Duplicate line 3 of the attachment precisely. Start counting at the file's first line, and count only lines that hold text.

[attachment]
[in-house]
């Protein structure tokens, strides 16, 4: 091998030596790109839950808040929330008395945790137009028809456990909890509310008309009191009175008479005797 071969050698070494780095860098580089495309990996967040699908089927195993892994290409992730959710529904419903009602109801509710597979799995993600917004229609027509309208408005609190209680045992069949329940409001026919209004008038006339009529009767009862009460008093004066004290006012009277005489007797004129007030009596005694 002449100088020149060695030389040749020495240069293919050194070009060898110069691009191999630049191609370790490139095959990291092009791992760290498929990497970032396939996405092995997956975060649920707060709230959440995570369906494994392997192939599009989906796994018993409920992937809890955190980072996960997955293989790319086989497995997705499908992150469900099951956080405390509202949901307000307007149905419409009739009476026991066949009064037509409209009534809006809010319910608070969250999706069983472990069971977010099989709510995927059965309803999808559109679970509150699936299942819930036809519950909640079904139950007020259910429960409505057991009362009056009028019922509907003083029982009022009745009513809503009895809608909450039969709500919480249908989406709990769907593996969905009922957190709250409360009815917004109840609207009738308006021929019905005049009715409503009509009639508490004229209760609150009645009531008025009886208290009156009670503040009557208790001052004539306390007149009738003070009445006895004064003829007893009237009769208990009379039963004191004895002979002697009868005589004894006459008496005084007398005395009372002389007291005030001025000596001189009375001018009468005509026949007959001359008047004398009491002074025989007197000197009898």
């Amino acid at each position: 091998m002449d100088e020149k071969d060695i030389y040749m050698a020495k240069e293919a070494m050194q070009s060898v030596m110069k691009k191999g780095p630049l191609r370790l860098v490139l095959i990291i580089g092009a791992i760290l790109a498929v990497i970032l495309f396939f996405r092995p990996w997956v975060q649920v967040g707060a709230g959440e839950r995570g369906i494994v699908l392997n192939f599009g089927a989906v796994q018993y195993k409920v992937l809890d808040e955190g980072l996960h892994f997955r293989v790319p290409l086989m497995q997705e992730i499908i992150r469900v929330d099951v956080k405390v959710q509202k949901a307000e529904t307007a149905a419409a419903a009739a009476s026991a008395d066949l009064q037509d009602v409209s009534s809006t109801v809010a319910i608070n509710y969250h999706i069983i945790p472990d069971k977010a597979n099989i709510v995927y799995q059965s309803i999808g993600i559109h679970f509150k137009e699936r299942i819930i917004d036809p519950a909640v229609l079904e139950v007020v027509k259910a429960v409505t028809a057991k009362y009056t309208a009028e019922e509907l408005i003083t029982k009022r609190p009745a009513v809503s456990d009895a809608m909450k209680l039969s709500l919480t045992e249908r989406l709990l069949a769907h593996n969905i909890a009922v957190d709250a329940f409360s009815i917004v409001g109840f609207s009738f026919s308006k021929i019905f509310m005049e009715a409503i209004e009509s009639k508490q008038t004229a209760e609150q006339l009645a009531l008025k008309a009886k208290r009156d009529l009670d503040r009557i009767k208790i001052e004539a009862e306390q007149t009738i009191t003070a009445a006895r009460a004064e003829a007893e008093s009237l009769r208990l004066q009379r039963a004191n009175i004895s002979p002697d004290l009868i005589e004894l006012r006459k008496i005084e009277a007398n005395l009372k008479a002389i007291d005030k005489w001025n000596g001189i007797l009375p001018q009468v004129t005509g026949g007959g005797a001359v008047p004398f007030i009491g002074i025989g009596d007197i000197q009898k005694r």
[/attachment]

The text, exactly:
């Amino acid at each position: 091998m002449d100088e020149k071969d060695i030389y040749m050698a020495k240069e293919a070494m050194q070009s060898v030596m110069k691009k191999g780095p630049l191609r370790l860098v490139l095959i990291i580089g092009a791992i760290l790109a498929v990497i970032l495309f396939f996405r092995p990996w997956v975060q649920v967040g707060a709230g959440e839950r995570g369906i494994v699908l392997n192939f599009g089927a989906v796994q018993y195993k409920v992937l809890d808040e955190g980072l996960h892994f997955r293989v790319p290409l086989m497995q997705e992730i499908i992150r469900v929330d099951v956080k405390v959710q509202k949901a307000e529904t307007a149905a419409a419903a009739a009476s026991a008395d066949l009064q037509d009602v409209s009534s809006t109801v809010a319910i608070n509710y969250h999706i069983i945790p472990d069971k977010a597979n099989i709510v995927y799995q059965s309803i999808g993600i559109h679970f509150k137009e699936r299942i819930i917004d036809p519950a909640v229609l079904e139950v007020v027509k259910a429960v409505t028809a057991k009362y009056t309208a009028e019922e509907l408005i003083t029982k009022r609190p009745a009513v809503s456990d009895a809608m909450k209680l039969s709500l919480t045992e249908r989406l709990l069949a769907h593996n969905i909890a009922v957190d709250a329940f409360s009815i917004v409001g109840f609207s009738f026919s308006k021929i019905f509310m005049e009715a409503i209004e009509s009639k508490q008038t004229a209760e609150q006339l009645a009531l008025k008309a009886k208290r009156d009529l009670d503040r009557i009767k208790i001052e004539a009862e306390q007149t009738i009191t003070a009445a006895r009460a004064e003829a007893e008093s009237l009769r208990l004066q009379r039963a004191n009175i004895s002979p002697d004290l009868i005589e004894l006012r006459k008496i005084e009277a007398n005395l009372k008479a002389i007291d005030k005489w001025n000596g001189i007797l009375p001018q009468v004129t005509g026949g007959g005797a001359v008047p004398f007030i009491g002074i025989g009596d007197i000197q009898k005694r």